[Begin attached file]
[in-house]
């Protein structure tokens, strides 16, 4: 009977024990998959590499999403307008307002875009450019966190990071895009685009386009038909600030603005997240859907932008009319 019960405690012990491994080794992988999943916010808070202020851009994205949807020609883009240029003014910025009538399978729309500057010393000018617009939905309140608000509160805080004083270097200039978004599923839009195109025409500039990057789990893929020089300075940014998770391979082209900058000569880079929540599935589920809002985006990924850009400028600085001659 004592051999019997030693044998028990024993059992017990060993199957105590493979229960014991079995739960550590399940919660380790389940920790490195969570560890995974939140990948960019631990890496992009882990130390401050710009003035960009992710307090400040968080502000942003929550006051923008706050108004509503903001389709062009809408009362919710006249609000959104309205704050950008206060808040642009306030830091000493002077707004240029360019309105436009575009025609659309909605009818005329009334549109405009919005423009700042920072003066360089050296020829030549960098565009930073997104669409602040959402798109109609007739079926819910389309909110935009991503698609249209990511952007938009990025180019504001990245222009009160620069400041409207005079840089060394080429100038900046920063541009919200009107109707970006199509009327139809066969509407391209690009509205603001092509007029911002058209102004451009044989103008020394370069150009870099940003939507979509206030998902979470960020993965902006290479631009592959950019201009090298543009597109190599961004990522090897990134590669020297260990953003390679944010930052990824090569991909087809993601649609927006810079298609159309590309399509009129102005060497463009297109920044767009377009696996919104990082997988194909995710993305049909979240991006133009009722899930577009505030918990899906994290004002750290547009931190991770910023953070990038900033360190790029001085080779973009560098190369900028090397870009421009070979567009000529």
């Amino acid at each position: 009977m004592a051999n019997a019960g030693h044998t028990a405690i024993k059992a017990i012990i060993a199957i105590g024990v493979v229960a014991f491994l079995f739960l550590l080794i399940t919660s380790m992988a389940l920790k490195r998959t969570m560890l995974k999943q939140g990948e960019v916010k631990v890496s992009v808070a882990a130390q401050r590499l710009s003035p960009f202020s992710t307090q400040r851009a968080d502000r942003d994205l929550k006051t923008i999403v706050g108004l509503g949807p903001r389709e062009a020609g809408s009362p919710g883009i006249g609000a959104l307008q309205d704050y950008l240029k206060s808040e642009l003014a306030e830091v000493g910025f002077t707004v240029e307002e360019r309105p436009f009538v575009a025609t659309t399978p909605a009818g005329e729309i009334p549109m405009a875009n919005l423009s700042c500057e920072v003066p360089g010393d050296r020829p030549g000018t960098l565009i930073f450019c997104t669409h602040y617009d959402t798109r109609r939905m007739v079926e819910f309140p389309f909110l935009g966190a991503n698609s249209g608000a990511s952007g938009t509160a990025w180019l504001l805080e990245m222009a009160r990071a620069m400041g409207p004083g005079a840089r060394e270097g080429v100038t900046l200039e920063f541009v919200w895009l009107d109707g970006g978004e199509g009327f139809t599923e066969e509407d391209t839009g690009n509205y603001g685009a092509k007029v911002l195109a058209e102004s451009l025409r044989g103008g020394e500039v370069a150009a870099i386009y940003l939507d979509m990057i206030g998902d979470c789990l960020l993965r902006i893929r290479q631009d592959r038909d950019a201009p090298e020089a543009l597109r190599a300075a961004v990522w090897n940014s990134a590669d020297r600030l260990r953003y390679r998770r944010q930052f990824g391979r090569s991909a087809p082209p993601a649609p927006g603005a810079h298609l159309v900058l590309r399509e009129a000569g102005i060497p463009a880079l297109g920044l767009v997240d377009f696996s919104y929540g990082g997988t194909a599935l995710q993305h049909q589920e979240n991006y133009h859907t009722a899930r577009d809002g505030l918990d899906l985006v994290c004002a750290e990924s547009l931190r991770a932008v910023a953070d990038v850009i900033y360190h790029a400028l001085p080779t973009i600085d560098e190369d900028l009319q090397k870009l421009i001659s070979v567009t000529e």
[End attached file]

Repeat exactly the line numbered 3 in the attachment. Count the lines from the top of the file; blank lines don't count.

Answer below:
């Amino acid at each position: 009977m004592a051999n019997a019960g030693h044998t028990a405690i024993k059992a017990i012990i060993a199957i105590g024990v493979v229960a014991f491994l079995f739960l550590l080794i399940t919660s380790m992988a389940l920790k490195r998959t969570m560890l995974k999943q939140g990948e960019v916010k631990v890496s992009v808070a882990a130390q401050r590499l710009s003035p960009f202020s992710t307090q400040r851009a968080d502000r942003d994205l929550k006051t923008i999403v706050g108004l509503g949807p903001r389709e062009a020609g809408s009362p919710g883009i006249g609000a959104l307008q309205d704050y950008l240029k206060s808040e642009l003014a306030e830091v000493g910025f002077t707004v240029e307002e360019r309105p436009f009538v575009a025609t659309t399978p909605a009818g005329e729309i009334p549109m405009a875009n919005l423009s700042c500057e920072v003066p360089g010393d050296r020829p030549g000018t960098l565009i930073f450019c997104t669409h602040y617009d959402t798109r109609r939905m007739v079926e819910f309140p389309f909110l935009g966190a991503n698609s249209g608000a990511s952007g938009t509160a990025w180019l504001l805080e990245m222009a009160r990071a620069m400041g409207p004083g005079a840089r060394e270097g080429v100038t900046l200039e920063f541009v919200w895009l009107d109707g970006g978004e199509g009327f139809t599923e066969e509407d391209t839009g690009n509205y603001g685009a092509k007029v911002l195109a058209e102004s451009l025409r044989g103008g020394e500039v370069a150009a870099i386009y940003l939507d979509m990057i206030g998902d979470c789990l960020l993965r902006i893929r290479q631009d592959r038909d950019a201009p090298e020089a543009l597109r190599a300075a961004v990522w090897n940014s990134a590669d020297r600030l260990r953003y390679r998770r944010q930052f990824g391979r090569s991909a087809p082209p993601a649609p927006g603005a810079h298609l159309v900058l590309r399509e009129a000569g102005i060497p463009a880079l297109g920044l767009v997240d377009f696996s919104y929540g990082g997988t194909a599935l995710q993305h049909q589920e979240n991006y133009h859907t009722a899930r577009d809002g505030l918990d899906l985006v994290c004002a750290e990924s547009l931190r991770a932008v910023a953070d990038v850009i900033y360190h790029a400028l001085p080779t973009i600085d560098e190369d900028l009319q090397k870009l421009i001659s070979v567009t000529e």